Survival Comparison between Melanoma Patients Treated with Patient-Specific Dendritic Cell Vaccines and Other Immunotherapies Based on Extent of Disease at the Time of Treatment.
Encouraging survival was observed in single arm and randomized phase 2 trials of patient-specific dendritic cell vaccines presenting autologous tumor antigens from autologous cancer cells that were derived from surgically resected metastases whose cells were self-renewing in vitro. Based on most advanced clinical stage and extent of tumor at the time of treatment, survival was best in patients classified as recurrent stage 3 without measurable disease. Next best was in stage 4 without measurable disease, and the worst survival was for measurable stage 4 disease. In this study, the survival of these patients was compared to the best contemporary controls that were gleaned from the clinical trial literature. The most comparable controls typically were from clinical trials testing other immunotherapy approaches. Even though contemporary controls typically had better prognostic features, median and/or long-term survival was consistently better in patients treated with this dendritic cell vaccine, except when compared to anti-programmed death molecule 1 (anti-PD-1). The clinical benefit of this patient-specific vaccine appears superior to a number of other immunotherapy approaches, but it is more complex to deliver than anti-PD-1 while equally effective. However, there is a strong rationale for combining such a product with anti-PD-1 in the treatment of patients with metastatic melanoma.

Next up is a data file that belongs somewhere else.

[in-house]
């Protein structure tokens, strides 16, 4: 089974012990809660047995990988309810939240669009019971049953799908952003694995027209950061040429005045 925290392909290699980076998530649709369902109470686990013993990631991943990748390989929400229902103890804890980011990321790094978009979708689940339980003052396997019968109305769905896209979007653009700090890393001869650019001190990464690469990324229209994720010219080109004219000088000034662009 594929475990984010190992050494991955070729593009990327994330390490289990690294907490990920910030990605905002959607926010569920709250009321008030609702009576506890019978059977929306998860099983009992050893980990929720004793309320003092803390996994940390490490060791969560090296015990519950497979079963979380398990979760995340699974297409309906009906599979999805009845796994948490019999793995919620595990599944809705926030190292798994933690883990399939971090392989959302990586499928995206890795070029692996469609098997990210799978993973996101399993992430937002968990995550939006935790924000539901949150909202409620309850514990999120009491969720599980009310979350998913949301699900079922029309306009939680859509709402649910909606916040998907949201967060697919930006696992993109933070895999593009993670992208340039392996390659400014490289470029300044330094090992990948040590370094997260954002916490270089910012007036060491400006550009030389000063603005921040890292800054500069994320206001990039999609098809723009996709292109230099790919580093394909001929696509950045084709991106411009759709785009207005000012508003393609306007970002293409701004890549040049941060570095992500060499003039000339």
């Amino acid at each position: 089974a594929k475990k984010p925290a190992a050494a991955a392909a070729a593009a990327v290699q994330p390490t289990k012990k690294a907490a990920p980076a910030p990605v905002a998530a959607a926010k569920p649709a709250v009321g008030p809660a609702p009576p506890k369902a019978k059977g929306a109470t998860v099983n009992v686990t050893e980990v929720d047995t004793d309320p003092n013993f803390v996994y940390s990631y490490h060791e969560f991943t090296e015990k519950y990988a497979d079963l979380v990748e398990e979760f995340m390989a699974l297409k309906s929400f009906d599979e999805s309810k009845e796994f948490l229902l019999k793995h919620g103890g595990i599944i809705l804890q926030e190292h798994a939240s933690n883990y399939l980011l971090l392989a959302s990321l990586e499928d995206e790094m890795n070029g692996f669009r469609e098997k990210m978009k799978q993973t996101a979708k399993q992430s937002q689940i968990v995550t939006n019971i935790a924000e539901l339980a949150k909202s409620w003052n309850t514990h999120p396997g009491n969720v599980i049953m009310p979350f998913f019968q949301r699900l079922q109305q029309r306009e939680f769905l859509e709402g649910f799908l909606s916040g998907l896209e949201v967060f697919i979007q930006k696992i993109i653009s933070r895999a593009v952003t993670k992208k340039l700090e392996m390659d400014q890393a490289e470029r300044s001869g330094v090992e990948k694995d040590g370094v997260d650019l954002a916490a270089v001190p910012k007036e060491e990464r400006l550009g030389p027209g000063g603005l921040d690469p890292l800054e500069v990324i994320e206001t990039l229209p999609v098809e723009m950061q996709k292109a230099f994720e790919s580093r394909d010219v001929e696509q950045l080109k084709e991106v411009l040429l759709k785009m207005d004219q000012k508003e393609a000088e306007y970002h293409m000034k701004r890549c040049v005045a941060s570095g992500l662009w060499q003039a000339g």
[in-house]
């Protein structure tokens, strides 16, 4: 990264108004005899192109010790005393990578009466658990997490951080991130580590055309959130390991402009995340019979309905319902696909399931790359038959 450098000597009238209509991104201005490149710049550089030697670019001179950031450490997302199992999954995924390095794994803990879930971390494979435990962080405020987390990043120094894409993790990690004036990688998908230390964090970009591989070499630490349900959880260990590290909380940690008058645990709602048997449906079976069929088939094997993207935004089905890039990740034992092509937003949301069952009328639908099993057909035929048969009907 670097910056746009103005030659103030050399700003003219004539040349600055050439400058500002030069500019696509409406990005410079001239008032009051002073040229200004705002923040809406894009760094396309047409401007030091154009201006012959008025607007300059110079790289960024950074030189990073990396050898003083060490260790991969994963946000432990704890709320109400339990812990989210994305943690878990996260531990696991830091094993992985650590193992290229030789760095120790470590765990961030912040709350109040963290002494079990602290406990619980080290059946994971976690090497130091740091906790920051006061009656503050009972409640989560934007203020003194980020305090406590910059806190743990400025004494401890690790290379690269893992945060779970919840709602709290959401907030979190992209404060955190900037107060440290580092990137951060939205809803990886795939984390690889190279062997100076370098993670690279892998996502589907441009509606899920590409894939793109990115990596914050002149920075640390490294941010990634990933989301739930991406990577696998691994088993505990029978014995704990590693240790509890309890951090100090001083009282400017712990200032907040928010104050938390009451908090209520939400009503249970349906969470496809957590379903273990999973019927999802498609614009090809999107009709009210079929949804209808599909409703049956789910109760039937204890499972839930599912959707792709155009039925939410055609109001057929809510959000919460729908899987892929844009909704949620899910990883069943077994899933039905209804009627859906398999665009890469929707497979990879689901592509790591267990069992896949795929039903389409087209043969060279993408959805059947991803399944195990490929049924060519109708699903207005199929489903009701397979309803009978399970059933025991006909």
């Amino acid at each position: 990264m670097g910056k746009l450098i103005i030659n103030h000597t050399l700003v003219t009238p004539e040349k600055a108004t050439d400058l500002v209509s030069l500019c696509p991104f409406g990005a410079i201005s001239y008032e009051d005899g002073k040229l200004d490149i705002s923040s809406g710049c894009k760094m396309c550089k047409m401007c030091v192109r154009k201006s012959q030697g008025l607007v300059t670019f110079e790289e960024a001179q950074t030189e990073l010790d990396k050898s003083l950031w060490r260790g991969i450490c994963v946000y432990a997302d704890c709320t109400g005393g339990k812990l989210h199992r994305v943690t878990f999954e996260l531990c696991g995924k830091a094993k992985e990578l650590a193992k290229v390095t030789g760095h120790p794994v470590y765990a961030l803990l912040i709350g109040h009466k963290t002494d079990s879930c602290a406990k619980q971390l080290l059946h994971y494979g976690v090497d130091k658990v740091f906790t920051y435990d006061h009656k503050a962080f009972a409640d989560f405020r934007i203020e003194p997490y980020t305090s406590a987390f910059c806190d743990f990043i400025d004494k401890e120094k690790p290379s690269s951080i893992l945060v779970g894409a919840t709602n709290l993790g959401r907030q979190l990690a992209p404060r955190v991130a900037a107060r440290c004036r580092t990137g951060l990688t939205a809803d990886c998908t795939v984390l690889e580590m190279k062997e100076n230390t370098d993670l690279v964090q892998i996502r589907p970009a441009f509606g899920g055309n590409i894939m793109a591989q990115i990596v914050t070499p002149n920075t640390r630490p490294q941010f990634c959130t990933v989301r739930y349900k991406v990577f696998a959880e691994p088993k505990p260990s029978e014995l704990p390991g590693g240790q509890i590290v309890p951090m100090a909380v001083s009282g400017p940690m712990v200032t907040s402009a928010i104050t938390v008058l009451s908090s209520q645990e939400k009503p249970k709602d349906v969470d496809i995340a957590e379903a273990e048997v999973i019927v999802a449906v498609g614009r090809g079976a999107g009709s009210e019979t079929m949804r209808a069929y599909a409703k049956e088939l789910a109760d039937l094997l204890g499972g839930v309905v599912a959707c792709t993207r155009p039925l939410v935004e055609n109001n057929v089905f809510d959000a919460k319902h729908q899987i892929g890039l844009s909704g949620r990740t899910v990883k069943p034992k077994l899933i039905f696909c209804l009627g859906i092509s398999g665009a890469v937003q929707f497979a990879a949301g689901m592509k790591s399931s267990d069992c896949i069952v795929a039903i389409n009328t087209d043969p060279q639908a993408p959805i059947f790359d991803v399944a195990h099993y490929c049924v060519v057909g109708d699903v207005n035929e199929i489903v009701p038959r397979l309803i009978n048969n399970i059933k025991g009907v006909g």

Dillman, Robert Owen and Hsieh, Candace, "Survival Comparison between Melanoma Patients Treated with Patient-Specific Dendritic Cell Vaccines and Other Immunotherapies Based on Extent of Disease at the Time of Treatment." (2019). Articles, Abstracts, and Reports. 2237.